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Film Title

Humanoids from the Deep


Barbara Peeters


  • Doug McClure as Jim Hill
  • Ann Turkel as Dr. Susan Drake
  • Vic Morrow as Hank Slattery
  • Anthony Pena as Johnny Eagle

A gloriously sleazy and shocking sci-fi/horror, Humanoids from the Deep is not what you’d call subtle or thought-provoking viewing. Yet that isn’t what it promises; it promises a nasty, low-budget ride of creatures, blood and boobs that it delivers a plenty. And you can really feel the stamp of executive producer Roger Corman on this flick.

In the fishing village of Noyo, strange events begin happening . Firstly, a boat carrying many fisherman explodes after capturing what appears to be a giant creature. humanoids-from-the-deep-posterThen all of the dogs in the town are found slain. It all appears to link to a local cannery company introducing a growth hormone to salmon that would help the produce. Jim Hill is a fisherman who occupies a middle ground in the town, as animosity has grown between two parties. On one side there is the Native American population, headed by the young Johnny Eagle, who are opposed to the cannery. On the other side, there is the horribly racist Hank Slattery, who blames the recent rash of horror on Johnny. Yet the creature from the beginning is far from the last and attacks become more prominent, though many don’t live to tell the tale. The assailants are large slimy creatures that emerge from the water.It transpires that the creatures are intent on mating with the women they come across, while eliminating men among the way. Jim decides to take on the threat that is posed to everyone, enlisting the help of the pretty Dr. Susan Drake, a visiting scientist and Johnny. Susan through research discovers that the experimental procedure that she headed is the direct influence on the horrific creatures.  The genetically modified salmon escaped after the experiment and were eaten by a larger fish, mutation began which spawned them into the ravenous and depraved humanoids of the title. Yet with the town about to celebrate the opening of the company with a carnival, horror looms as the creature’s head straight towards them, looking for more women to mate with and more men to slaughter. Now it is up to Jim to save the day as the carnival is about to turn bloody.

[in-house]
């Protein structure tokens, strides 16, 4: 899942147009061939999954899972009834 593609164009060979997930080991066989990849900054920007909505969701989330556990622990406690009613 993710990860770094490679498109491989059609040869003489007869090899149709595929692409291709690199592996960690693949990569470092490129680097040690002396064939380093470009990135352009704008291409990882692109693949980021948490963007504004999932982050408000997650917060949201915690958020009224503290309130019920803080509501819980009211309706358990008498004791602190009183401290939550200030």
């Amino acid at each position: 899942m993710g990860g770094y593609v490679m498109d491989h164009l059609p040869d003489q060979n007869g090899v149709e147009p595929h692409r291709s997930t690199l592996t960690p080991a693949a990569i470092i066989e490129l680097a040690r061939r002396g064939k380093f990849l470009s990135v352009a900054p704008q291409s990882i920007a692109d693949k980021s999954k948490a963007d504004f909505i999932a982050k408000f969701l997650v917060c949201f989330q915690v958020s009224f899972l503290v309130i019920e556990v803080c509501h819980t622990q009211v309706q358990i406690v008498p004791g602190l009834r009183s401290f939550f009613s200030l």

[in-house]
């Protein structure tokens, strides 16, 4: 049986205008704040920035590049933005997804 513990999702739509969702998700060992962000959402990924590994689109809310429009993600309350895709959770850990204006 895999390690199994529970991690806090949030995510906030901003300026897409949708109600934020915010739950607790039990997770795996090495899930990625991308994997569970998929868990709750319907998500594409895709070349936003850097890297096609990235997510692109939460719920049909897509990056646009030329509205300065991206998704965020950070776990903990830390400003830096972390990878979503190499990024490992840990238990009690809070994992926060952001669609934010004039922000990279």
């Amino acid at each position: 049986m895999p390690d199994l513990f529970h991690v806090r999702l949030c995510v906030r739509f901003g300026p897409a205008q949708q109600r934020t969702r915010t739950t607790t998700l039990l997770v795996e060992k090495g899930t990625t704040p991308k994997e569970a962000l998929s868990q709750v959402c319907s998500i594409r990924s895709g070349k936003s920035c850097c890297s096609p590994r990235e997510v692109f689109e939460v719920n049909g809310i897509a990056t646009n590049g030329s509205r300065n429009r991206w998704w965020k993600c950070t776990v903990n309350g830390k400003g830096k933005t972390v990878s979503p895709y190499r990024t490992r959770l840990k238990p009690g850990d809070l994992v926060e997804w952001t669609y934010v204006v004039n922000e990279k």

What may surprise some is that this exploitative and graphic film is directed by a woman, Barbara Peeters. Bough despite this surprise, she delivers the exciting goods of the film with a crisp pace and plenty of good touches. ann-turkel-humanoids-from-the-deepIn an interesting footnote it should be stated that Peeters disagreed with Corman about bringing in more nudity and blood than she had featured. This ended up in Corman hiring an uncredited director to feature more scenes of this nature. I have to say that both directing views are actually pretty good, with Peeters bringing the suspense to the picture and the graphic blood and bare breasts showcasing the sleazy B-movie style that the film was clearly going for. It all fulfills the promise of the outrageous title that becomes an eventful monster movie of low-grade but thrillingly exciting proportions. I think with a movie like Humanoids from the Deep, it depends on your tolerance and squirming threshold. humanoids-from-the-deepIf you want an intelligent film, check those feelings at the door with this one as it is frequently brainless and never takes itself too seriously in the slightest. The creatures are strange to look, but like the rest of Humanoids from the Deep it has that underlying not at all serious quality that makes the, more goofy that outright frightening. An impressively orchestral score is provided by James Horner, that brings a level of class to a film that is the complete opposite.

The cast is competent in roles that don’t require much in the way of development, though they are still fun to watch. humanoids-from-the-deep-castDoug McClure is assured as the Every man hero who decides to take action when everyone else is afraid to do so. He’s the one who keeps the thrills ticking along with his no-nonsense attitude. Ann Turkel is the slightly cold but intelligent scientist, who becomes worried about the repercussions of the creatures on a large-scale. Vic Morrow makes for a nasty bully in the film and plays the part to the hilt. I like Anthony Pena as Johnny as he was a dab hand with a shotgun which comes in extremely handy as the attacks become more frequent and his morals are very much intact.

An almost gleefully nasty yet entertaining creature feature, Humanoids from the Deep is for those who don’t mind scuzzy viewing and movies that don’t require the use of the mind.